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Anisotropic + Anti-Aliasing Performance, Continued

Attack Out Of The Blind Spot: Matrox Parhelia-512
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It's a similar picture with Max Payne. At higher resolutions, however, the GeForce 4 with 4x FSAA falls further behind.

It's difficult to draw a conclusion from the quality comparison, since this depends heavily on one's personal preferences. You could suggest that it's unfair to evaluate the GeForce 4 at the highest level of anisotropic quality, because the Parhelia filters much less. Still, we decided that maximum image quality offered by both cards was a central point. By contrast, if you analyze the cards at the same level of filtering, then the GF4 Ti is significantly better.

With regard to FSAA quality, Parhelia is clearly ahead of the GeForce 4 - if Fragment AA functions, that is. If it doesn't, then it looks pretty bad for Parhelia, because the SuperSampling is rendered useless by the lame performance.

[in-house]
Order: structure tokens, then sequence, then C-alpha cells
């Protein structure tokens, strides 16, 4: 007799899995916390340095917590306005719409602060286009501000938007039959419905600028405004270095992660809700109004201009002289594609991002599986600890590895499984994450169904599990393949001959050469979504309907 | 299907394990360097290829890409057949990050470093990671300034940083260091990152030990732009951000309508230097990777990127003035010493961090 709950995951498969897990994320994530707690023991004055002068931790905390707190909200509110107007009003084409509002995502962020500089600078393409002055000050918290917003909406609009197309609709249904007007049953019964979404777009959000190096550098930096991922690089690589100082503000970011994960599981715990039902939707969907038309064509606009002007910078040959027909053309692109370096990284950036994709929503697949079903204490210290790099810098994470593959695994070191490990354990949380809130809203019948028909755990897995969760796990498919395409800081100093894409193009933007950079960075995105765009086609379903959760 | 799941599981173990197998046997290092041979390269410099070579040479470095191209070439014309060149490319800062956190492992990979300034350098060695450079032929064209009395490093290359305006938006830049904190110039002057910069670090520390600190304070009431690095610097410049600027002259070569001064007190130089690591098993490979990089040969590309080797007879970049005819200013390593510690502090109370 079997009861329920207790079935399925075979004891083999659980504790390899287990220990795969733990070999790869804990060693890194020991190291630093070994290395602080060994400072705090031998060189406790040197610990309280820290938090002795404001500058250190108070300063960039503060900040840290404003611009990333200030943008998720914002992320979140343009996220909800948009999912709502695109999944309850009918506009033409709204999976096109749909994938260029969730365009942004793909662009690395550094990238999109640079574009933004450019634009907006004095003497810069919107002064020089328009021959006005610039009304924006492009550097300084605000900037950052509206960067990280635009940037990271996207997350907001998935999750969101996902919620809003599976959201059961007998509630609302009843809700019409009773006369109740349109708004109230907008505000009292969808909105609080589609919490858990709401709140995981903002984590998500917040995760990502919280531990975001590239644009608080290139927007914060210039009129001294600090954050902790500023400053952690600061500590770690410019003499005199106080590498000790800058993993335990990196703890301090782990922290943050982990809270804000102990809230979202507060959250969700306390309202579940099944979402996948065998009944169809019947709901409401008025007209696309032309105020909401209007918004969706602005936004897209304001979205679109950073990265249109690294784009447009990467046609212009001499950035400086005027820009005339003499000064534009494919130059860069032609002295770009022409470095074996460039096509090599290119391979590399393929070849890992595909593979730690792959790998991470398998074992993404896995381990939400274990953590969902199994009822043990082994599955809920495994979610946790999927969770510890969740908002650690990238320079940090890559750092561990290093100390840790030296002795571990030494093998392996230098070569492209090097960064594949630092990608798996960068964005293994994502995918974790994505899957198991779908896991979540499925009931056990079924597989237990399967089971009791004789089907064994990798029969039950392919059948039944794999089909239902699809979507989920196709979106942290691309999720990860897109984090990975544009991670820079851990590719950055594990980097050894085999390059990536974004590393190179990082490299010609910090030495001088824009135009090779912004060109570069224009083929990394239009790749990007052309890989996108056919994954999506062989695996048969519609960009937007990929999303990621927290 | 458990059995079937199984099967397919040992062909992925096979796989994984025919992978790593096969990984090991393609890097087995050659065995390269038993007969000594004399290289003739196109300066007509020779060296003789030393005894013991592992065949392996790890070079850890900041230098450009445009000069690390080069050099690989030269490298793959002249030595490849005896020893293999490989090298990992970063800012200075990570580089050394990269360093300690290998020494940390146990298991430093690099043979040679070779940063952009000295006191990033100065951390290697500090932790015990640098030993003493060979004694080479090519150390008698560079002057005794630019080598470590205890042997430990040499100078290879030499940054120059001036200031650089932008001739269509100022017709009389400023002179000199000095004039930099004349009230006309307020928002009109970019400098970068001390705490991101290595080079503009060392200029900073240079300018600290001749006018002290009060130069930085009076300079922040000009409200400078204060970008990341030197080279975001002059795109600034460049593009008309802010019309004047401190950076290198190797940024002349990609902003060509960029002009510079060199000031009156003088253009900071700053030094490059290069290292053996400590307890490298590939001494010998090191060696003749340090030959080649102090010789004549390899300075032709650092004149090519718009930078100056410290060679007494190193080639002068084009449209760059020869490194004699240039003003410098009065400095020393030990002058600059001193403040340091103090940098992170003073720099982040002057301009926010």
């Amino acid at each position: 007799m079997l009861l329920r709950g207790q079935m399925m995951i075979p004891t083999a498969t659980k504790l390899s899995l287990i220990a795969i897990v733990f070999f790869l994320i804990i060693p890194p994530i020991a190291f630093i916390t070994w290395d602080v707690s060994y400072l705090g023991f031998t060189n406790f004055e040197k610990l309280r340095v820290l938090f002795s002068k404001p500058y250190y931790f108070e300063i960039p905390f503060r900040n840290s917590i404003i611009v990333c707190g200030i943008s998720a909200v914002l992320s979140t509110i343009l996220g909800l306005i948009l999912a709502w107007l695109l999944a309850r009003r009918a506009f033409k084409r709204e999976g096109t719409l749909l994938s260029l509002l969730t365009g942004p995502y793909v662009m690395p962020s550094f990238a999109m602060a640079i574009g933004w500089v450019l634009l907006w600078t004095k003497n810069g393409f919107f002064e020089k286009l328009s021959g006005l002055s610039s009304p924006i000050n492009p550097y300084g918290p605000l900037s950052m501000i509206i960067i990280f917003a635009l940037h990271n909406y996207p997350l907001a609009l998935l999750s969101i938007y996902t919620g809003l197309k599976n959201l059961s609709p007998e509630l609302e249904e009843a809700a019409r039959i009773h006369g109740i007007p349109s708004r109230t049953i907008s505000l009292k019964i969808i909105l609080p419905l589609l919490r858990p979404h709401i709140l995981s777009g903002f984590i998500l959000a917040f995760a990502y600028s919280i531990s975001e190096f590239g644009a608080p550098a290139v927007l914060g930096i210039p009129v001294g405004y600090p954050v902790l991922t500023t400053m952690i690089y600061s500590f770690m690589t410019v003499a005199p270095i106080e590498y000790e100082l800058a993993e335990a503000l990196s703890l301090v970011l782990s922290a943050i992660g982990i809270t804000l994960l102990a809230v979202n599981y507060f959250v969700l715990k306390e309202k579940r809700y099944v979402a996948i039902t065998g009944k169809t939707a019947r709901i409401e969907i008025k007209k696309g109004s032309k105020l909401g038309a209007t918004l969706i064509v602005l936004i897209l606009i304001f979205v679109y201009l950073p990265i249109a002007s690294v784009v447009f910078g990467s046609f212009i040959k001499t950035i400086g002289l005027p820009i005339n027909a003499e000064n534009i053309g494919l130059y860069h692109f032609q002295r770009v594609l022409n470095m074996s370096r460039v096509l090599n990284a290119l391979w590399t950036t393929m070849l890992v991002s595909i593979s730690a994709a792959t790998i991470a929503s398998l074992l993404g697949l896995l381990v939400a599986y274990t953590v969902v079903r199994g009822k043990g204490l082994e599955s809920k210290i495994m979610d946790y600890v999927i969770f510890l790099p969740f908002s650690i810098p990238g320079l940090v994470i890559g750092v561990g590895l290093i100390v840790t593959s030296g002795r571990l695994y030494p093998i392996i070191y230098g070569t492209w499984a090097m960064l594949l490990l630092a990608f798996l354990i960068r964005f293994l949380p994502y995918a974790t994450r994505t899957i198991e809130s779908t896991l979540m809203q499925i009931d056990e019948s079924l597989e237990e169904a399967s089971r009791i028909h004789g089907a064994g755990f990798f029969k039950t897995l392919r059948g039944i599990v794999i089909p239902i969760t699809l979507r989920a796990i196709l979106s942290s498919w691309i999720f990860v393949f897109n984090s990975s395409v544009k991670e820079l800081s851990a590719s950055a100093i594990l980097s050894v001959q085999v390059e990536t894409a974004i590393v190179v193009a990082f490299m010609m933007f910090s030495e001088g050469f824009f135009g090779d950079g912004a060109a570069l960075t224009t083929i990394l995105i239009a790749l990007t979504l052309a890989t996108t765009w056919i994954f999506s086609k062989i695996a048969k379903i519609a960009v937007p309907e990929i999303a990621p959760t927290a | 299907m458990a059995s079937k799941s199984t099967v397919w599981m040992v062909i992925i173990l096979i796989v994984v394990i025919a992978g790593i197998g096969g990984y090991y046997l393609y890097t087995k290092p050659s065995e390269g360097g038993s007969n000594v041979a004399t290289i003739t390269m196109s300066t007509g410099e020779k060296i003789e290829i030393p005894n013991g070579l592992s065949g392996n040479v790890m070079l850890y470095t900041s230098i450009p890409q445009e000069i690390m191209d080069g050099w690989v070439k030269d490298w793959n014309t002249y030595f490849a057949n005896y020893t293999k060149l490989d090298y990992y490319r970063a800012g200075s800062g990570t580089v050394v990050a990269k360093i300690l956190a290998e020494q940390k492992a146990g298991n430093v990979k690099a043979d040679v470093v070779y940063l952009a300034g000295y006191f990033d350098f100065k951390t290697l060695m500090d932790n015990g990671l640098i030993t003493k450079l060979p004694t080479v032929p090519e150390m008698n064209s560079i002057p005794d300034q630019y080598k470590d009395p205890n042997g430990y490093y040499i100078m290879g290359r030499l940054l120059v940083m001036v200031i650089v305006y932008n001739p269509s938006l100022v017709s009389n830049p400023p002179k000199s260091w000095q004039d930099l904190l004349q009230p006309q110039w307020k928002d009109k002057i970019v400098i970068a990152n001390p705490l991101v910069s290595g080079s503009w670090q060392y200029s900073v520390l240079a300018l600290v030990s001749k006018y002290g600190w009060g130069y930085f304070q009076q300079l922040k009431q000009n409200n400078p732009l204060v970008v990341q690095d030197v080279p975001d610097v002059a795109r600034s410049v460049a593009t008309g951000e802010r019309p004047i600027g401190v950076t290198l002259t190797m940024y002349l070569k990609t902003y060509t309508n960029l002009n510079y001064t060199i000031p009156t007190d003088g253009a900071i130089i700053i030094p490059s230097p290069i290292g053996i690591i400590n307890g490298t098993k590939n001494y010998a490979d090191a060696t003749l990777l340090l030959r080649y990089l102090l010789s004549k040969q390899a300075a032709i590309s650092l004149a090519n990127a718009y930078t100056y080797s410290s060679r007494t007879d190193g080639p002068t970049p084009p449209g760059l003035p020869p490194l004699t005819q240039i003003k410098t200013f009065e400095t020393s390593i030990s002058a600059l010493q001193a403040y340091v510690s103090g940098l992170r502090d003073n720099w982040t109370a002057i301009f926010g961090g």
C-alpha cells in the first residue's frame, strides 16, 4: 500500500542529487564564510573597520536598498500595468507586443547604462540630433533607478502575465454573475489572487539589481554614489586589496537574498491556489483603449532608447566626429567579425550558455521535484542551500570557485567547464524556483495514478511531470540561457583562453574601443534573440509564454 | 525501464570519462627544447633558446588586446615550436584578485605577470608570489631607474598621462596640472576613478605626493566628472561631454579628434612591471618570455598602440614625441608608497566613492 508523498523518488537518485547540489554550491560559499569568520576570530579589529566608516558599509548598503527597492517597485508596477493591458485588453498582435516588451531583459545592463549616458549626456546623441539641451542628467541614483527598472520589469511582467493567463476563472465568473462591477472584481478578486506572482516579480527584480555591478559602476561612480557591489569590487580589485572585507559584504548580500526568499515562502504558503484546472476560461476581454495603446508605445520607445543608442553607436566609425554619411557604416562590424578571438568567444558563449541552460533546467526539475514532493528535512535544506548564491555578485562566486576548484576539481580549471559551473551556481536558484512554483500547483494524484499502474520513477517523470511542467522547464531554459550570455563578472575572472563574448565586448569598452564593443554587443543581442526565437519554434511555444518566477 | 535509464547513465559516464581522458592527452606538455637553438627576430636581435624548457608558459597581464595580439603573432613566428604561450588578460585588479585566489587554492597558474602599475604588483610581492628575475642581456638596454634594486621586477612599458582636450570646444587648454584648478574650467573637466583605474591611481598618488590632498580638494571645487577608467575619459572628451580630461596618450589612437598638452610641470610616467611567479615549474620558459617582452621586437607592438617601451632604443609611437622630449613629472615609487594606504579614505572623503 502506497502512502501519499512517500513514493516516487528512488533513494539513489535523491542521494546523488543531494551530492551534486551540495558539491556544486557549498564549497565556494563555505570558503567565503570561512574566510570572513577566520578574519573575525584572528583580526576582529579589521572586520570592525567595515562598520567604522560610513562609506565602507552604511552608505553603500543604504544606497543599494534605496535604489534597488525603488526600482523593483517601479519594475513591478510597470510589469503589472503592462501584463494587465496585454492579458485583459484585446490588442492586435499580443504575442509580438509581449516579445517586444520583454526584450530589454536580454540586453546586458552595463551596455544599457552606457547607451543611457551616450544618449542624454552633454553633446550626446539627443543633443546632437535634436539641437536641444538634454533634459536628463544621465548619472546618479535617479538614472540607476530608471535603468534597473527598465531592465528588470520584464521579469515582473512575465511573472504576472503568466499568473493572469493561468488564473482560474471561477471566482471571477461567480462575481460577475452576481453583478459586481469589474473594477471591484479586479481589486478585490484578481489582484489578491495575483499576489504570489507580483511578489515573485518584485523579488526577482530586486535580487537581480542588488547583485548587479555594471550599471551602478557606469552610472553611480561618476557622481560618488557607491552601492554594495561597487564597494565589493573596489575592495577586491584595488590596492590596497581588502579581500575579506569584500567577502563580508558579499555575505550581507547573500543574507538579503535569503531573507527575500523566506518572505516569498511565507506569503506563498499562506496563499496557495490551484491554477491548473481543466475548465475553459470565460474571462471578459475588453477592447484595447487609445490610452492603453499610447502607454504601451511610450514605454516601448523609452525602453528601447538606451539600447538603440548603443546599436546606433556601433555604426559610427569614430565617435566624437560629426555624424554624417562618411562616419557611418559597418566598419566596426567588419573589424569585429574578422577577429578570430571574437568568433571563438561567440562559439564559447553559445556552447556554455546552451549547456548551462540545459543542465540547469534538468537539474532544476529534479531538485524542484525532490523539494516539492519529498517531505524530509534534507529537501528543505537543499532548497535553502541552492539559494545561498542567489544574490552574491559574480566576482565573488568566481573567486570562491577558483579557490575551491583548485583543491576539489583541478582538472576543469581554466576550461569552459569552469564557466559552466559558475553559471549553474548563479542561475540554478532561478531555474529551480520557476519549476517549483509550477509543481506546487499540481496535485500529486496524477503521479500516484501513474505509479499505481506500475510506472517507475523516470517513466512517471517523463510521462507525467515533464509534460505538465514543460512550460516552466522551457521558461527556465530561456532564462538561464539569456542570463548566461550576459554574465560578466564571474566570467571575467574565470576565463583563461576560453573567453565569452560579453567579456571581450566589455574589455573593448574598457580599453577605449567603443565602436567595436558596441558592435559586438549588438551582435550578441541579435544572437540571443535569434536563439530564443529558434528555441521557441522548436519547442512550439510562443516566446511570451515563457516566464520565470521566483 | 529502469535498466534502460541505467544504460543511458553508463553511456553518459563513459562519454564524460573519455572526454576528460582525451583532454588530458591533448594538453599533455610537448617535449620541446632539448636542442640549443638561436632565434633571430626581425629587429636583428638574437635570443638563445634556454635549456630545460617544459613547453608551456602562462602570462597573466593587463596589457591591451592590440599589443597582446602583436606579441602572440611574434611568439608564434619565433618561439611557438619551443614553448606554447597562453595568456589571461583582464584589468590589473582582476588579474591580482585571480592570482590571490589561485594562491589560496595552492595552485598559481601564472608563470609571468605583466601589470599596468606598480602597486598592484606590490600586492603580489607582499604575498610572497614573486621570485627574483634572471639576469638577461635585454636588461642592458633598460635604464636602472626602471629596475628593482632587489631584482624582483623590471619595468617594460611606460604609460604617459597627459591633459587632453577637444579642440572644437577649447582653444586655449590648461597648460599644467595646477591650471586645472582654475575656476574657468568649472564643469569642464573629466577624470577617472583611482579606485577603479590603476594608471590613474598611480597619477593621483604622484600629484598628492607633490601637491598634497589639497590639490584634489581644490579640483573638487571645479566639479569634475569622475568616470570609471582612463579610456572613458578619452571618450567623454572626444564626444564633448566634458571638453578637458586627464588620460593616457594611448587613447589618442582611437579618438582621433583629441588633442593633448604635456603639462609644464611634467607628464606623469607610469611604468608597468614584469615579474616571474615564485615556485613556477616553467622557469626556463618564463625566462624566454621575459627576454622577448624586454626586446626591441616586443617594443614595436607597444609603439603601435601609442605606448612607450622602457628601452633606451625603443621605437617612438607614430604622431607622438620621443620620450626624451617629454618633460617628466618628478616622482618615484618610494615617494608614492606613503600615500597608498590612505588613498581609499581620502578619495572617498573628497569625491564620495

The GeForce 4 presents a good compromise between quality and performance with Quincunx and anisotropic filtering. However, if you're looking at maximum quality, then we consider Parhelia to be the winner, despite the poorer anisotropic filtering, because the edges look much smoother and you get a better overall image than with the GeForce 4, thanks to Fragment AA. And yet, the advantage here is only slight.

So that you can judge for yourselves, we've provided you with the screenshots for both cards, which you can download in the original size and uncompressed. When viewing them, you should set the desktop resolution to 1024x768-32.

Download Screenshots (15 MB)

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